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A Short Seller Claims a ‘Fictional Character’ Wrote This Company’s Medical Research

Gabriel Grego’s second shot at medical devices company Penumbra hits its mark.

When Gabriel Grego, the founder of short-selling hedge fund Quintessential Capital Management, launched his first volley at medical device maker Penumbra by claiming the catheters it produces were not safe, the stock didn’t just yawn. It ended the day up almost 8 percent.

But on Tuesday, less than a month later, Grego came back with a second short report with even more shocking accusations: A fake scientist was the author behind Penumbra’s scientific research, Quintessential claimed.

“Antik Bose, the person authoring most of Penumbra’s critical research and clinical studies, is a fake!” the report charged, asserting that Penumbra engaged in a sophisticated effort to create a “fake Internet persona” by doctoring images and making fake employment and research claims. 

Penumbra initially shrugged off the report in a statement to CNBC. “This attack by sleazy short sellers QCM reads like an internet conspiracy written by teenagers. It is impossible to dispute the facts, because there are no facts.” 

But by the end of Tuesday’s trading, Penumbra — which just last week had fended off a report of another death associated with the specialized catheter — fell as much as 18 percent before closing down about 9 percent. The stock is down 19 percent over the past month.

The deaths of more than a dozen stroke patients had previously been linked to the catheter, which had been approved by the U.S. Food and Drug Administration last year, Bloomberg reported

Grego believes the allegedly fake doctor may have had something to do with that approval. According to his report, “Antik Bose’s papers may have been used to win FDA blessing for Penumbra’s devices; to promote Penumbra’s stock price in its IPO and elsewhere and to market products to healthcare institutions. According to our legal team these actions could constitute securities fraud and common law fraud.”

The “fake” Antik Bose claims in his LinkedIn profile to be an assistant professor at Washington University and an employee at the Fred Hutchison Cancer Research Center in Seattle as a “senior research scientist,” according to Grego. 

“We checked with both institutions: Mr. Bose does not show up on their online directories and in a phone check they deny that anyone with that name has ever worked there. Mr. Bose does not show up in the filings of the companies he claims to own (Antik Hotel and AB Commercial Funding Solutions),” Grego’s report says. 

The report also included several pages of doctored photos created to establish Antik Bose’s connection to Fred Hutchison and other entities.

As it turns out, the suspicious Antik Bose has the same last name and first initial of the founder of Penumbra. Grego offers an “educated guess” as to why this is the case.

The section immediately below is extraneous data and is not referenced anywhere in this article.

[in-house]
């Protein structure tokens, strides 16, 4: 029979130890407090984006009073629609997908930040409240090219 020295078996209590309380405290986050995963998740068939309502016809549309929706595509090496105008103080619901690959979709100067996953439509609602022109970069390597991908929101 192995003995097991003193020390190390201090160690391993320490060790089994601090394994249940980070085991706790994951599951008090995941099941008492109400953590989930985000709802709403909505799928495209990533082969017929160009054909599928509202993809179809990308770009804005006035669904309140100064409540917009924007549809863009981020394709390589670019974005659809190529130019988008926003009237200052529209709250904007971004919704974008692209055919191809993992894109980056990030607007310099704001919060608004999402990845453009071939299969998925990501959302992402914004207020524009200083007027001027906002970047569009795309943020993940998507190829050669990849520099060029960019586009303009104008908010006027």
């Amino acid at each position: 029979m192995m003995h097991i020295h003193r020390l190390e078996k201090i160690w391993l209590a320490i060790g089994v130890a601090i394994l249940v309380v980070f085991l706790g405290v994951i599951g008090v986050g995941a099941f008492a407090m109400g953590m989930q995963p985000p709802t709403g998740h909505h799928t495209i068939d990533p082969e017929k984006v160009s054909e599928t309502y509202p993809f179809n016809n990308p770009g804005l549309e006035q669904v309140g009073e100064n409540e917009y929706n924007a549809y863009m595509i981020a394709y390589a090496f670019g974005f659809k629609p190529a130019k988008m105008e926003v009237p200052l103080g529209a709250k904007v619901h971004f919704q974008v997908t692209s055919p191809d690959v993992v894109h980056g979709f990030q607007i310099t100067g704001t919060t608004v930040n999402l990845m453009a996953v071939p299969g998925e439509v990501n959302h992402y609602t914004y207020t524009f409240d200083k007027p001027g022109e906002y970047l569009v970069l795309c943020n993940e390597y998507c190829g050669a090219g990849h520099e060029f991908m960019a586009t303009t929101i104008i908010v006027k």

Just before Antik Bose surfaced online, Dr. Arani Bose, Penumbra’s cofounder and major shareholder, “authored scientific research papers supportive of Penumbra’s activities without disclosing his clear conflict of interest. For example, in the 2009 issue of the Archives of Neurology Arani Bose was caught doing exactly that, leading to this embarrassing exchange with the editor of the journal,” Grego wrote. He was alluding to a letter from the editor of the journal, reprinted in the report, pointing out that Bose had failed to disclose his role at Penumbra.

“In a suspicious coincidence, the first web appearance ever of Antik Bose can be traced back to this paper, soon after the above reprimand of Arani Bose.” (Research papers often only cite the first initial of the authors’ names, he notes.)

Since then, “Dr. Antik Bose is certainly academically prolific, having authored as many as 44 research papers in the last 15 years, according to his fake Researchgate profile,” Grego claimed in his report. He added that this research has been used “multiple times to support FDA applications for its devices clearances and to promote [Penumbra’s] stock before and after its Initial Public Offering.” It has also been used to market Penumbra’s products to healthcare provides, he says.

“This fraudulent character appears to have been fabricated by management in a reckless attempt to hide its involvement with critical research,” asserts Grego.

After the stock was halted for about an hour on Tuesday afternoon, Penumbra, in a statement emailed to Institutional Investor, took credit for the research.

“Penumbra confirms the papers rumored to be attributed to Antik Bose are in fact attributed to Dr. Arani Bose. To imply that Dr. Arani Bose's peer-reviewed research, co-authored with a large cohort of his peers, was ever or would ever be attributed to anyone other than Dr. Arani Bose is inaccurate and conspiratorial.”

In an email to II, Grego responded. “As we correctly guessed in our report, Penumbra now admits that Antik Bose’s is a fake name for Arani Bose, essentially acknowledging its role in perpetrating this extensive deception to investors and to the medical community. We will show further evidence of board involvement in this scheme. We note that only 6 papers authored by Arani Bose show up on Pubmed, the very same publication mentioned by Penumbra, the remaining ones can be found elsewhere on the web, but are falsely attributed to Antik Bose.”

“We find it appalling that a NYSE company would engage in behaviors such as forging photographs, creating fake websites and other nefarious action for the purpose of hiding the authorship of one of its founding shareholders,” he said, adding that Quintessential is calling on board members to resign and authorities to investigate.

Said Grego: “People are literally dying to find out the truth.”

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